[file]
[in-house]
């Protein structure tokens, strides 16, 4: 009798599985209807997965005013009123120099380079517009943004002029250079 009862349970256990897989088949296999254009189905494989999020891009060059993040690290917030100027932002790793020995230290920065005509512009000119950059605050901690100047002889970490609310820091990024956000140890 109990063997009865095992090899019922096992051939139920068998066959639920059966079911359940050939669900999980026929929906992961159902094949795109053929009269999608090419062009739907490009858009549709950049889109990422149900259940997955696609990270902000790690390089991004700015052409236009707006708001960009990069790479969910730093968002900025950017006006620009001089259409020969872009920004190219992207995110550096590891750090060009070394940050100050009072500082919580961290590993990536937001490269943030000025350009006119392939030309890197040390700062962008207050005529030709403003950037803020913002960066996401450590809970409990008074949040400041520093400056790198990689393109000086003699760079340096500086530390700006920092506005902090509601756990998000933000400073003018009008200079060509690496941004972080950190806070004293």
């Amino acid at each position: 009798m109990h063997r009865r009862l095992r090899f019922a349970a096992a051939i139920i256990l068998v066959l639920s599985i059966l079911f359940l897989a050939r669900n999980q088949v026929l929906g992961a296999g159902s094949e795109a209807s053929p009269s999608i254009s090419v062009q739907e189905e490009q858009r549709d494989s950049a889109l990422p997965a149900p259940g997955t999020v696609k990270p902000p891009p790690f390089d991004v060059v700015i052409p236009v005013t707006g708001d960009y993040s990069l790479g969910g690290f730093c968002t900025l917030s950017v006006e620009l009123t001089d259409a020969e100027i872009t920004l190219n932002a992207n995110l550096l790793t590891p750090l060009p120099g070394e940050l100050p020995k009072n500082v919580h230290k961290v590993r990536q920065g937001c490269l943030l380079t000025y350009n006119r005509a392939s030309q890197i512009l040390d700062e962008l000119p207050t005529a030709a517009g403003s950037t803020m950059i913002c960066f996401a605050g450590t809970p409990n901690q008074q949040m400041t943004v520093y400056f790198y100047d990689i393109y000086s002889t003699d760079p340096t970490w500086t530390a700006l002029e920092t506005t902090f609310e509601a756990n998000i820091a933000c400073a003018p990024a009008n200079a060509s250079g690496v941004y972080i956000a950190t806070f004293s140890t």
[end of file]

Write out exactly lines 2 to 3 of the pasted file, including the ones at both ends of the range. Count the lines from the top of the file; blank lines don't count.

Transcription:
């Protein structure tokens, strides 16, 4: 009798599985209807997965005013009123120099380079517009943004002029250079 009862349970256990897989088949296999254009189905494989999020891009060059993040690290917030100027932002790793020995230290920065005509512009000119950059605050901690100047002889970490609310820091990024956000140890 109990063997009865095992090899019922096992051939139920068998066959639920059966079911359940050939669900999980026929929906992961159902094949795109053929009269999608090419062009739907490009858009549709950049889109990422149900259940997955696609990270902000790690390089991004700015052409236009707006708001960009990069790479969910730093968002900025950017006006620009001089259409020969872009920004190219992207995110550096590891750090060009070394940050100050009072500082919580961290590993990536937001490269943030000025350009006119392939030309890197040390700062962008207050005529030709403003950037803020913002960066996401450590809970409990008074949040400041520093400056790198990689393109000086003699760079340096500086530390700006920092506005902090509601756990998000933000400073003018009008200079060509690496941004972080950190806070004293």
């Amino acid at each position: 009798m109990h063997r009865r009862l095992r090899f019922a349970a096992a051939i139920i256990l068998v066959l639920s599985i059966l079911f359940l897989a050939r669900n999980q088949v026929l929906g992961a296999g159902s094949e795109a209807s053929p009269s999608i254009s090419v062009q739907e189905e490009q858009r549709d494989s950049a889109l990422p997965a149900p259940g997955t999020v696609k990270p902000p891009p790690f390089d991004v060059v700015i052409p236009v005013t707006g708001d960009y993040s990069l790479g969910g690290f730093c968002t900025l917030s950017v006006e620009l009123t001089d259409a020969e100027i872009t920004l190219n932002a992207n995110l550096l790793t590891p750090l060009p120099g070394e940050l100050p020995k009072n500082v919580h230290k961290v590993r990536q920065g937001c490269l943030l380079t000025y350009n006119r005509a392939s030309q890197i512009l040390d700062e962008l000119p207050t005529a030709a517009g403003s950037t803020m950059i913002c960066f996401a605050g450590t809970p409990n901690q008074q949040m400041t943004v520093y400056f790198y100047d990689i393109y000086s002889t003699d760079p340096t970490w500086t530390a700006l002029e920092t506005t902090f609310e509601a756990n998000i820091a933000c400073a003018p990024a009008n200079a060509s250079g690496v941004y972080i956000a950190t806070f004293s140890t």